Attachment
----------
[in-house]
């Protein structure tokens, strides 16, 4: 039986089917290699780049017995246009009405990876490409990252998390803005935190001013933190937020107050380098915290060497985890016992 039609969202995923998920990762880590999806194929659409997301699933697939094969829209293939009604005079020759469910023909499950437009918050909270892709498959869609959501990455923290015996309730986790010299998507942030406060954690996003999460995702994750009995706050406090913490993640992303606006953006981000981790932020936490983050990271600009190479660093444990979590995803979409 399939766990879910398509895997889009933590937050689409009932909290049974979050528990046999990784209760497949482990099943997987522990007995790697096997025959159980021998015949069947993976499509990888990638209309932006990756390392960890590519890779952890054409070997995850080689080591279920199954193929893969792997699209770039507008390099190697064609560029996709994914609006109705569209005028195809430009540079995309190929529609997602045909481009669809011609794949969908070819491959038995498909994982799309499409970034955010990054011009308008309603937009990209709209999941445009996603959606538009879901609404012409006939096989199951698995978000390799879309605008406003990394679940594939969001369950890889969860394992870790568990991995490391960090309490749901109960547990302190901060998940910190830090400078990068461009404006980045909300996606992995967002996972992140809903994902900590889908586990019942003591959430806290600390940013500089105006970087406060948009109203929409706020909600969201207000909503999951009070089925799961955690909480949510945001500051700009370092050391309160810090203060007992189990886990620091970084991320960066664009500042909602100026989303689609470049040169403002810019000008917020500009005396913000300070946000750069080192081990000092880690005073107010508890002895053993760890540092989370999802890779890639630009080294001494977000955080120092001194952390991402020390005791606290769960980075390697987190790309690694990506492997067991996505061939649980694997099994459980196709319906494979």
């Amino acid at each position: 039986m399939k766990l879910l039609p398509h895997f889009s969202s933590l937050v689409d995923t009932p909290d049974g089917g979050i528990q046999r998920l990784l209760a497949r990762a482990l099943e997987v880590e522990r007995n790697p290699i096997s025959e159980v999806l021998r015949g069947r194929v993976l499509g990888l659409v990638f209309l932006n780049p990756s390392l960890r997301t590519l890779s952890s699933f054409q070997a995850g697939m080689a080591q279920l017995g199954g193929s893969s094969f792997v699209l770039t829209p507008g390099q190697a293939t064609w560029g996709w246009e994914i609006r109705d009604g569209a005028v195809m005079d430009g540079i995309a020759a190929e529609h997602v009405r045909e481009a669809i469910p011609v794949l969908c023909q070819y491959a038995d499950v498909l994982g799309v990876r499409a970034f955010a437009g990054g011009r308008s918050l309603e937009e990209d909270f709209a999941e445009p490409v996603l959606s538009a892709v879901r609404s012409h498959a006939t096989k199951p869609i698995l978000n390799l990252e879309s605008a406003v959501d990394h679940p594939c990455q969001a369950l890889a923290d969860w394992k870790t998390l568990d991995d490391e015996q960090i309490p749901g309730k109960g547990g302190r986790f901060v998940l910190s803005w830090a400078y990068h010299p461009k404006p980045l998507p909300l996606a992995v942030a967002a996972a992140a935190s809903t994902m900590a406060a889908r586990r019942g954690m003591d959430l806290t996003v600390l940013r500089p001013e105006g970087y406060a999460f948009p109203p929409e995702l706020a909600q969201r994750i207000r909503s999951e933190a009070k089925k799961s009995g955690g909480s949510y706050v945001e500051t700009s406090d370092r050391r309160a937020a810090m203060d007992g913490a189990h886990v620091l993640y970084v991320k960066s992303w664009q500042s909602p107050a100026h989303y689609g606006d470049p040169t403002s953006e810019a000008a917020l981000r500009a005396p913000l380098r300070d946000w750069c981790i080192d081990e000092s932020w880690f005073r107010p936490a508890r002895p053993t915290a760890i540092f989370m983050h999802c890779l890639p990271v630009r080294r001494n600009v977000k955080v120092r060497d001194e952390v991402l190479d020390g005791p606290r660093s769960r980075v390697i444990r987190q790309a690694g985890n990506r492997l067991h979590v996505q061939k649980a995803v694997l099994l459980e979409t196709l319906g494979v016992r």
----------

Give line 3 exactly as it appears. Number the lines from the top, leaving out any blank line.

């Amino acid at each position: 039986m399939k766990l879910l039609p398509h895997f889009s969202s933590l937050v689409d995923t009932p909290d049974g089917g979050i528990q046999r998920l990784l209760a497949r990762a482990l099943e997987v880590e522990r007995n790697p290699i096997s025959e159980v999806l021998r015949g069947r194929v993976l499509g990888l659409v990638f209309l932006n780049p990756s390392l960890r997301t590519l890779s952890s699933f054409q070997a995850g697939m080689a080591q279920l017995g199954g193929s893969s094969f792997v699209l770039t829209p507008g390099q190697a293939t064609w560029g996709w246009e994914i609006r109705d009604g569209a005028v195809m005079d430009g540079i995309a020759a190929e529609h997602v009405r045909e481009a669809i469910p011609v794949l969908c023909q070819y491959a038995d499950v498909l994982g799309v990876r499409a970034f955010a437009g990054g011009r308008s918050l309603e937009e990209d909270f709209a999941e445009p490409v996603l959606s538009a892709v879901r609404s012409h498959a006939t096989k199951p869609i698995l978000n390799l990252e879309s605008a406003v959501d990394h679940p594939c990455q969001a369950l890889a923290d969860w394992k870790t998390l568990d991995d490391e015996q960090i309490p749901g309730k109960g547990g302190r986790f901060v998940l910190s803005w830090a400078y990068h010299p461009k404006p980045l998507p909300l996606a992995v942030a967002a996972a992140a935190s809903t994902m900590a406060a889908r586990r019942g954690m003591d959430l806290t996003v600390l940013r500089p001013e105006g970087y406060a999460f948009p109203p929409e995702l706020a909600q969201r994750i207000r909503s999951e933190a009070k089925k799961s009995g955690g909480s949510y706050v945001e500051t700009s406090d370092r050391r309160a937020a810090m203060d007992g913490a189990h886990v620091l993640y970084v991320k960066s992303w664009q500042s909602p107050a100026h989303y689609g606006d470049p040169t403002s953006e810019a000008a917020l981000r500009a005396p913000l380098r300070d946000w750069c981790i080192d081990e000092s932020w880690f005073r107010p936490a508890r002895p053993t915290a760890i540092f989370m983050h999802c890779l890639p990271v630009r080294r001494n600009v977000k955080v120092r060497d001194e952390v991402l190479d020390g005791p606290r660093s769960r980075v390697i444990r987190q790309a690694g985890n990506r492997l067991h979590v996505q061939k649980a995803v694997l099994l459980e979409t196709l319906g494979v016992r």